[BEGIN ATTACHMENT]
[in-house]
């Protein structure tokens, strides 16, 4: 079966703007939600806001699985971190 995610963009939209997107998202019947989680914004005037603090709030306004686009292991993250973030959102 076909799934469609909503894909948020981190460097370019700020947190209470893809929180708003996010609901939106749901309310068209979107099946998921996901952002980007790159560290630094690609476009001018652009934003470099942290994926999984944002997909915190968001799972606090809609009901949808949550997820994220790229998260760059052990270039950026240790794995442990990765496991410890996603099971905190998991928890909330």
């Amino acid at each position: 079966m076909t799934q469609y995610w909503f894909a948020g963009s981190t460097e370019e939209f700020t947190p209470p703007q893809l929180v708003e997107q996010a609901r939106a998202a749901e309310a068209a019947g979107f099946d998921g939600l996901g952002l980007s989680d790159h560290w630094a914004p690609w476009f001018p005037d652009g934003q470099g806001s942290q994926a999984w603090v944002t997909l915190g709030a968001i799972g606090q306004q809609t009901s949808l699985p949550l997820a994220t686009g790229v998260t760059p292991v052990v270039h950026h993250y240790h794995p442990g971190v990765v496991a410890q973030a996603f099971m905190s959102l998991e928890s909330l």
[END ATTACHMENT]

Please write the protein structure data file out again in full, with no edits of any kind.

[in-house]
């Protein structure tokens, strides 16, 4: 079966703007939600806001699985971190 995610963009939209997107998202019947989680914004005037603090709030306004686009292991993250973030959102 076909799934469609909503894909948020981190460097370019700020947190209470893809929180708003996010609901939106749901309310068209979107099946998921996901952002980007790159560290630094690609476009001018652009934003470099942290994926999984944002997909915190968001799972606090809609009901949808949550997820994220790229998260760059052990270039950026240790794995442990990765496991410890996603099971905190998991928890909330």
């Amino acid at each position: 079966m076909t799934q469609y995610w909503f894909a948020g963009s981190t460097e370019e939209f700020t947190p209470p703007q893809l929180v708003e997107q996010a609901r939106a998202a749901e309310a068209a019947g979107f099946d998921g939600l996901g952002l980007s989680d790159h560290w630094a914004p690609w476009f001018p005037d652009g934003q470099g806001s942290q994926a999984w603090v944002t997909l915190g709030a968001i799972g606090q306004q809609t009901s949808l699985p949550l997820a994220t686009g790229v998260t760059p292991v052990v270039h950026h993250y240790h794995p442990g971190v990765v496991a410890q973030a996603f099971m905190s959102l998991e928890s909330l």